Jim is definitely the photographer in the family.  I don’t think I’ve taken more than one or two pictures in the nearly twenty years we’ve been hanging out together, and those were pictures he set up in advance but needed to be in.  I really appreciate the many photos he takes for me, not only for my various social media sites, but as research references.

One day some years ago, we dropped by a camera store so he could consult about a piece of equipment he was considering buying.   I drifted (as is my wont) over to the books and magazines.  I started browsing through one about getting the best out of animals as models.  From this I picked up a few tips we still use.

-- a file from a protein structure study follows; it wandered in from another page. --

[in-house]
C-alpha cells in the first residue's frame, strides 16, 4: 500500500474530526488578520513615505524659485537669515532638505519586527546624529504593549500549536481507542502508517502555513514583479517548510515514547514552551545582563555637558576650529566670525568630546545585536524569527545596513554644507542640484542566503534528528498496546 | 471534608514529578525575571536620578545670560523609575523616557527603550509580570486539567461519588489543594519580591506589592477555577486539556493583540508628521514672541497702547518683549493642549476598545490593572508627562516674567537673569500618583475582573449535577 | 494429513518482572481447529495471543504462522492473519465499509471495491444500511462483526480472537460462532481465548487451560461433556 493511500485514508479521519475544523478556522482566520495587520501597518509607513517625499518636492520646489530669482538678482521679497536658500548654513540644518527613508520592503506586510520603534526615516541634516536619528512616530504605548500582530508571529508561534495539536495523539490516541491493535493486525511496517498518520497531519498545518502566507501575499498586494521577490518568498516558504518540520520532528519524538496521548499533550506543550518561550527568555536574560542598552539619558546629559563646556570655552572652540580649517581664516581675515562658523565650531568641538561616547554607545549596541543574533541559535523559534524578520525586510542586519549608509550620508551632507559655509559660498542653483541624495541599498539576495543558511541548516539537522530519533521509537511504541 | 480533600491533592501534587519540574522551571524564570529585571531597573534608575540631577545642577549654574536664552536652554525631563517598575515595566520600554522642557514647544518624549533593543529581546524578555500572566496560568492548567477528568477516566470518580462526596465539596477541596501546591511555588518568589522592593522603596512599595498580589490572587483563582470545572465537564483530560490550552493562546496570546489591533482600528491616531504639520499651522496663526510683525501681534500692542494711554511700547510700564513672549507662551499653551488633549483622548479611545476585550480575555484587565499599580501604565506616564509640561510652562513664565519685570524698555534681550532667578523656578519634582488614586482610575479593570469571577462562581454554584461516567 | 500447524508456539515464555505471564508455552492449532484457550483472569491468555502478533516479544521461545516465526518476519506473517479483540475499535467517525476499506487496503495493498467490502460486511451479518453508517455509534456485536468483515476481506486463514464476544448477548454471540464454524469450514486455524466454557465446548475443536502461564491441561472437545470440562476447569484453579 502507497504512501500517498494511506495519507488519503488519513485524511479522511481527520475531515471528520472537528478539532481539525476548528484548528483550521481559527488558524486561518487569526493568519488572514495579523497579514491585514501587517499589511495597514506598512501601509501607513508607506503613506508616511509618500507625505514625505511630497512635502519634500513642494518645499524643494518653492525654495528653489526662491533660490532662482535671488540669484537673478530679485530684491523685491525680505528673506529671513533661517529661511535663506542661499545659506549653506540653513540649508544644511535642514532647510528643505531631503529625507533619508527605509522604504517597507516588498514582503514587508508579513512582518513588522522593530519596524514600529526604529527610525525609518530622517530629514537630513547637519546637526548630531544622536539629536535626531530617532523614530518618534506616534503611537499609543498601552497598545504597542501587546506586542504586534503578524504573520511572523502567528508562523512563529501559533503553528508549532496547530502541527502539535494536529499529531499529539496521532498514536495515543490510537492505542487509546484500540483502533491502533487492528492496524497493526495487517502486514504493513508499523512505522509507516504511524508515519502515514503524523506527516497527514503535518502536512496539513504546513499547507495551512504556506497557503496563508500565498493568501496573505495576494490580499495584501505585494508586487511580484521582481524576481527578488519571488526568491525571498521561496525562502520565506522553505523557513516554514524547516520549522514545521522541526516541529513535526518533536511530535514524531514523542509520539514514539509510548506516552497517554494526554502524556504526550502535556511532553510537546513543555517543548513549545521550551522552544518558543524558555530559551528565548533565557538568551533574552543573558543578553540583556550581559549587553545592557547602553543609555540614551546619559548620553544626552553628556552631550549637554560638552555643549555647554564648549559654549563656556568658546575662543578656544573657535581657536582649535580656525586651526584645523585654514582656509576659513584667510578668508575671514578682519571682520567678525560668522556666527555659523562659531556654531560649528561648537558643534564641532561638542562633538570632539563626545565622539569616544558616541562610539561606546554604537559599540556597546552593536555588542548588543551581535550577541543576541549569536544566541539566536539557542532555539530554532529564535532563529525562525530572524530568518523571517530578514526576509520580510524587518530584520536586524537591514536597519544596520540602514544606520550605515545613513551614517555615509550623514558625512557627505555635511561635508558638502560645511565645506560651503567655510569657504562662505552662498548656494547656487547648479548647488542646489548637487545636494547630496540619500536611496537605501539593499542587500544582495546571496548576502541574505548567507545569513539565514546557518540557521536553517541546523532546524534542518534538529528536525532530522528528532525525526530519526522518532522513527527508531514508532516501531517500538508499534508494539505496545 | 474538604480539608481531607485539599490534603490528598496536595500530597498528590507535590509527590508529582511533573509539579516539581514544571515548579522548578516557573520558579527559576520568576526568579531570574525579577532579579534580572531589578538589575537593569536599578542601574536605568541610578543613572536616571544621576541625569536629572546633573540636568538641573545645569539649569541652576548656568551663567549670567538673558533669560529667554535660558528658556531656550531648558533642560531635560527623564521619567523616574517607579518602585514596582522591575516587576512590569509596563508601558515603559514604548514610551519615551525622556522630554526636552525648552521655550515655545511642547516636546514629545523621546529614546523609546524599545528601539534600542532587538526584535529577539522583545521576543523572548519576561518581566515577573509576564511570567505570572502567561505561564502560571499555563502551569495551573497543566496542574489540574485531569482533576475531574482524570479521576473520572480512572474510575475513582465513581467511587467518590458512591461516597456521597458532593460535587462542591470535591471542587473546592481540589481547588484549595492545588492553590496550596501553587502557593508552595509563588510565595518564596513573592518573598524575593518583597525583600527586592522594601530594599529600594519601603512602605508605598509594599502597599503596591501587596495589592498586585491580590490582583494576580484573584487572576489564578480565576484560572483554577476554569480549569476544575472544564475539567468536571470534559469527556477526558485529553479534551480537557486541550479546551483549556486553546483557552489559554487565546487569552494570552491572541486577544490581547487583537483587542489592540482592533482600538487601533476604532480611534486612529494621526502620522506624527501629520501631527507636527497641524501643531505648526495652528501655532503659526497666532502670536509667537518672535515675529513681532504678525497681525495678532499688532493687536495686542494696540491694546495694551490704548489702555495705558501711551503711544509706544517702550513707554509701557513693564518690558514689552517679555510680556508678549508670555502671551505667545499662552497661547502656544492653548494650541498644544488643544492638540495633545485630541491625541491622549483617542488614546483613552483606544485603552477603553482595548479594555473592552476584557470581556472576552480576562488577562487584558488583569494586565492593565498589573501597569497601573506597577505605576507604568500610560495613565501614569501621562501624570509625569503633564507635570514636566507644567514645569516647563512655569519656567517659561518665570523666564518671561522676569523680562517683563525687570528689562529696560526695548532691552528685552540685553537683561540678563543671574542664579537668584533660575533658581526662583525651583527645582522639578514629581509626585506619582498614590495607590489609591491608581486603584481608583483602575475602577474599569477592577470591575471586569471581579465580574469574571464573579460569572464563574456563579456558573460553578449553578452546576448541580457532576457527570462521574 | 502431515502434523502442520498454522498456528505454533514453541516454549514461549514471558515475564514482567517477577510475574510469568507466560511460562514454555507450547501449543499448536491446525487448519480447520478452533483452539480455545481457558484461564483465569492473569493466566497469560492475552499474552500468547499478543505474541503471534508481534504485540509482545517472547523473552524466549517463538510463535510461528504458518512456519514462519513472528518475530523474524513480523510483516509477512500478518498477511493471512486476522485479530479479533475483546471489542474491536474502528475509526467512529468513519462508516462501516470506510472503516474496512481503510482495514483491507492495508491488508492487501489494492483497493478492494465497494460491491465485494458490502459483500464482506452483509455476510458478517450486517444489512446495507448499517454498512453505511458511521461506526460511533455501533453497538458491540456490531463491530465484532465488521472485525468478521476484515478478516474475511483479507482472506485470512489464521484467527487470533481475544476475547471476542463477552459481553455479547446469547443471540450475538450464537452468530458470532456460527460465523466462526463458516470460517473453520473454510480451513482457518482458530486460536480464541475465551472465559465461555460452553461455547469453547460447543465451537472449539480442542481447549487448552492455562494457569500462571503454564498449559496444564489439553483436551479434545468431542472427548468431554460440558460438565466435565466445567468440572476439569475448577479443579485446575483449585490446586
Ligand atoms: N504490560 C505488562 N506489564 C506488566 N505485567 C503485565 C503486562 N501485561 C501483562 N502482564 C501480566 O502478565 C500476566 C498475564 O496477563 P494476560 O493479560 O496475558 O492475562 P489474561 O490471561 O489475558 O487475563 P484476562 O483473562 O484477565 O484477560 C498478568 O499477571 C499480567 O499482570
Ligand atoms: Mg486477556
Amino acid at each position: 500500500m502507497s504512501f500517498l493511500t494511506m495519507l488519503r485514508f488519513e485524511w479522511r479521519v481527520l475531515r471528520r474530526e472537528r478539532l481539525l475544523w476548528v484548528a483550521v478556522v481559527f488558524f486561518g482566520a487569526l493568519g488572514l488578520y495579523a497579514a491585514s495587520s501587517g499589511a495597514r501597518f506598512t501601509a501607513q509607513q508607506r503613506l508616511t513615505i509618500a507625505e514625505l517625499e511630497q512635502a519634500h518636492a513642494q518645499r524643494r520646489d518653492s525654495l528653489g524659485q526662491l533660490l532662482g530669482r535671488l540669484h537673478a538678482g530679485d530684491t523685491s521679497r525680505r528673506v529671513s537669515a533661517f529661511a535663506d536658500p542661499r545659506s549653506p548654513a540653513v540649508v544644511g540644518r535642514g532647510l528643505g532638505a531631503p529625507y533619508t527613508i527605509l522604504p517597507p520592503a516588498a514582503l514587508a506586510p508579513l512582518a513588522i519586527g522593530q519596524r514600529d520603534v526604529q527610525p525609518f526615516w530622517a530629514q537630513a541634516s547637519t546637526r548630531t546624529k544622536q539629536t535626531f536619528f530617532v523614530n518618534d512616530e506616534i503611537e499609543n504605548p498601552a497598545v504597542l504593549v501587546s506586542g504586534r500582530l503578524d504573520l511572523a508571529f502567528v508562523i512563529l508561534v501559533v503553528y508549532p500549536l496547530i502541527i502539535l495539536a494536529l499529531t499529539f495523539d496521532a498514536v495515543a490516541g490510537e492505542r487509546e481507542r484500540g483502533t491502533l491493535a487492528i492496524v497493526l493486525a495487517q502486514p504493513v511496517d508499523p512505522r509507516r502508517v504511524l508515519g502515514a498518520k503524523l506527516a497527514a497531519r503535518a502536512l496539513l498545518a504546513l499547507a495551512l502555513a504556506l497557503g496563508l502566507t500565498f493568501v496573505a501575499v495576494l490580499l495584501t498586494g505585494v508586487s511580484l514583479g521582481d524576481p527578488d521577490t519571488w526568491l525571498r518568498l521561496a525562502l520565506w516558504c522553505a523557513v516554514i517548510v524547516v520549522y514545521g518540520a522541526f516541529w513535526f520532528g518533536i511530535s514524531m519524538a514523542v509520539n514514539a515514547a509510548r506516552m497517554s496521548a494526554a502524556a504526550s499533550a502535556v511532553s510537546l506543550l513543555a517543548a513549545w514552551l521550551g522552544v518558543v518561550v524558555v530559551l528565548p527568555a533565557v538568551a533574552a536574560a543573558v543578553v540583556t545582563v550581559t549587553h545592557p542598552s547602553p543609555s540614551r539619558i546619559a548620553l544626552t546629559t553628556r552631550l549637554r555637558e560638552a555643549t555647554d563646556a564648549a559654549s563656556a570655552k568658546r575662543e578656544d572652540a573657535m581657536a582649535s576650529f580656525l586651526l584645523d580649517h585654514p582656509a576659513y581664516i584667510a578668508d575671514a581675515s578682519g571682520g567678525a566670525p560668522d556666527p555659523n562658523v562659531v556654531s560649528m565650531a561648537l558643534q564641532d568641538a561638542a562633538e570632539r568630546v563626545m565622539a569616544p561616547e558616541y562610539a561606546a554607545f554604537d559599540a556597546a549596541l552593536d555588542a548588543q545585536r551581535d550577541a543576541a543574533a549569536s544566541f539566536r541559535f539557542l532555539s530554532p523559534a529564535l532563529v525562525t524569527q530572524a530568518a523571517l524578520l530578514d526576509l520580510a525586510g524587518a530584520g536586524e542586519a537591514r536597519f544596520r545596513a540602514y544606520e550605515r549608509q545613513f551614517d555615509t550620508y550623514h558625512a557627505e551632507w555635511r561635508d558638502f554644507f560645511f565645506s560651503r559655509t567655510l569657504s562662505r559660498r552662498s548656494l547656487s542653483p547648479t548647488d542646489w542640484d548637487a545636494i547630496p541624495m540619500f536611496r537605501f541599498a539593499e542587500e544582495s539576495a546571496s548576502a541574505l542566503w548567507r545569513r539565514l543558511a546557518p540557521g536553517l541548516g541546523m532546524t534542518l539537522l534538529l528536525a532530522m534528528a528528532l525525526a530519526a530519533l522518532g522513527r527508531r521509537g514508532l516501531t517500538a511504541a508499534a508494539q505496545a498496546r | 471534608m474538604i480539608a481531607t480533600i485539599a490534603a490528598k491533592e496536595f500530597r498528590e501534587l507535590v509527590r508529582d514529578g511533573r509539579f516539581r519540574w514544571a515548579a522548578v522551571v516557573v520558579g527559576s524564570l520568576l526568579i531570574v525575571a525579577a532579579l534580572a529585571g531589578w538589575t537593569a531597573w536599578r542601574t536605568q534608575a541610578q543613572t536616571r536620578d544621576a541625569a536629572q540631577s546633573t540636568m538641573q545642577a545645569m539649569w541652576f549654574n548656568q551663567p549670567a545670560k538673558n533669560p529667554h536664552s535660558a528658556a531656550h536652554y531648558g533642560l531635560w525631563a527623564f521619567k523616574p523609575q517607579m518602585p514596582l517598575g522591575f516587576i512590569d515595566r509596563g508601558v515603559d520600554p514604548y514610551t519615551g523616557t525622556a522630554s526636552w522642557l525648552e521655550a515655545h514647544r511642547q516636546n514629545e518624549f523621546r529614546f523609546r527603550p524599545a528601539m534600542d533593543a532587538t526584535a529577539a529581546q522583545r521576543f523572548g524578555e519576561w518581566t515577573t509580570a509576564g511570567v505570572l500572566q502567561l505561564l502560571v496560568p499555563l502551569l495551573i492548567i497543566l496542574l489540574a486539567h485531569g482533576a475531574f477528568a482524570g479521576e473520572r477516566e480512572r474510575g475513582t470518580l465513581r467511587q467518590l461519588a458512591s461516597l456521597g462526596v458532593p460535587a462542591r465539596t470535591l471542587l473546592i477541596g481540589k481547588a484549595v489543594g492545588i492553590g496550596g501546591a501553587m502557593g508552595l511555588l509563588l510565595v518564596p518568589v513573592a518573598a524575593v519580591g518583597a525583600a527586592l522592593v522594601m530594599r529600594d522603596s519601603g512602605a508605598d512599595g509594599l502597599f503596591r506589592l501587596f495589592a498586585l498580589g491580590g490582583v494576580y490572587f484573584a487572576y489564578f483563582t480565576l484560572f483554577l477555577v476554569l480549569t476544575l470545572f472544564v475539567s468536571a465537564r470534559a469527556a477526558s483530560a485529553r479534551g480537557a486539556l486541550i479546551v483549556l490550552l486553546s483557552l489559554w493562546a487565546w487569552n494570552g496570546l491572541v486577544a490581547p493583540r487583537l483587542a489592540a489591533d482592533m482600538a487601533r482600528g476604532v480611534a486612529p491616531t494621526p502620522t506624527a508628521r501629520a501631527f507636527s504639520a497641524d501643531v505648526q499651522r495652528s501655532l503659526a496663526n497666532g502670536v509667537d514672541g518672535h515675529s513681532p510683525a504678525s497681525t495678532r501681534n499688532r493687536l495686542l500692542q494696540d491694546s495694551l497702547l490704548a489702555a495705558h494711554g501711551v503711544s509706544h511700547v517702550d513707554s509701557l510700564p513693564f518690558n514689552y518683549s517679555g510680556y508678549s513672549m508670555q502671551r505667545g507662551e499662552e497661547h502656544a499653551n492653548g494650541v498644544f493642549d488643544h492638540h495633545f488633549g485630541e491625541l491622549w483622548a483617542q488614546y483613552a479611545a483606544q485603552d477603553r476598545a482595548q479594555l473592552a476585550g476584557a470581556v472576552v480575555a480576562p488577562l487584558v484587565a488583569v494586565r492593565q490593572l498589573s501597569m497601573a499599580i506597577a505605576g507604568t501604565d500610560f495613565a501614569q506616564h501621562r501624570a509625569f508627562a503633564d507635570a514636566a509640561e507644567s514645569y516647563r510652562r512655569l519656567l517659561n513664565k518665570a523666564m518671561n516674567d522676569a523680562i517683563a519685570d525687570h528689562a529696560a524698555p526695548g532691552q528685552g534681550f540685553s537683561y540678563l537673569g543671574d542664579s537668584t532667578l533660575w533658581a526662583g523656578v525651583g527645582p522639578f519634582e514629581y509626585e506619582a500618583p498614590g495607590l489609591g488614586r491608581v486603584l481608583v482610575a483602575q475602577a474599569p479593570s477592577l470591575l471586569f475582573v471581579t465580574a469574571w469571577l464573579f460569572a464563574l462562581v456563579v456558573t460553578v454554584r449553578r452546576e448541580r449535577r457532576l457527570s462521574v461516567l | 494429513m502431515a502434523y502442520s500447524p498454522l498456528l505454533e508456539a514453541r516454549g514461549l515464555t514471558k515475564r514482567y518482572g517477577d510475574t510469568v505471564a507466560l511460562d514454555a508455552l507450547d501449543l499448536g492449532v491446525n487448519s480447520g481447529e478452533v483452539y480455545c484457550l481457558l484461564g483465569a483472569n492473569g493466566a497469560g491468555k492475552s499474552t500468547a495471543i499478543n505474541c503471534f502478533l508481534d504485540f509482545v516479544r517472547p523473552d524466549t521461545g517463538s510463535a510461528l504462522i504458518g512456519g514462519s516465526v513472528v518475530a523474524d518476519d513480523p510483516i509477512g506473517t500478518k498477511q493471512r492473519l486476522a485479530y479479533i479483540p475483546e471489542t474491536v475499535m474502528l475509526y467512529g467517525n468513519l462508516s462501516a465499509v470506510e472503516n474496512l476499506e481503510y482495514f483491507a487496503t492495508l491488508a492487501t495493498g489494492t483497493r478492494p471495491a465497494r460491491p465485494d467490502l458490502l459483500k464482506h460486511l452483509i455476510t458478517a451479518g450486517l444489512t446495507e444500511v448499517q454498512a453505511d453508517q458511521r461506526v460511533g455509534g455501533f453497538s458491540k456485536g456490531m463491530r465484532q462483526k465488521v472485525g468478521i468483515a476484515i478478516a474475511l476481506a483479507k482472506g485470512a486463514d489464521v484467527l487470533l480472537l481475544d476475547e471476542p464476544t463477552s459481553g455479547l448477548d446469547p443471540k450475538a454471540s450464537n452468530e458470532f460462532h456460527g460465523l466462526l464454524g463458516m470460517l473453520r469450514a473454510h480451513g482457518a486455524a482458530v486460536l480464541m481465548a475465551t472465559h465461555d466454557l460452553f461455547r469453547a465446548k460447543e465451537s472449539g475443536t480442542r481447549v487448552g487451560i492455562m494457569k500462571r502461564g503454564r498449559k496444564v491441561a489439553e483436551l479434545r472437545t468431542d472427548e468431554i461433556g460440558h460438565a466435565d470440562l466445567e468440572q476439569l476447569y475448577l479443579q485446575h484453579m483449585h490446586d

The first tip was that animals react a lot better to having their picture taken if they are used to seeing a camera pointed at them.  Otherwise, the camera (Jim prefers an actual camera, digital these days, although he does like film, not a phone or tablet) can be scary since it masks the photographer’s face.

With this in mind, Jim started going out of his way to take pictures of the animals when they were awake, not just adorably cuddled up in a basket sound asleep.  By combining this with lots of praise, our cats have come to accept that this strange practice of holding up a clicking, flashing monster is just another of the weird things that humans do.  The guinea pigs simply anticipate a treat.  They’re optimists.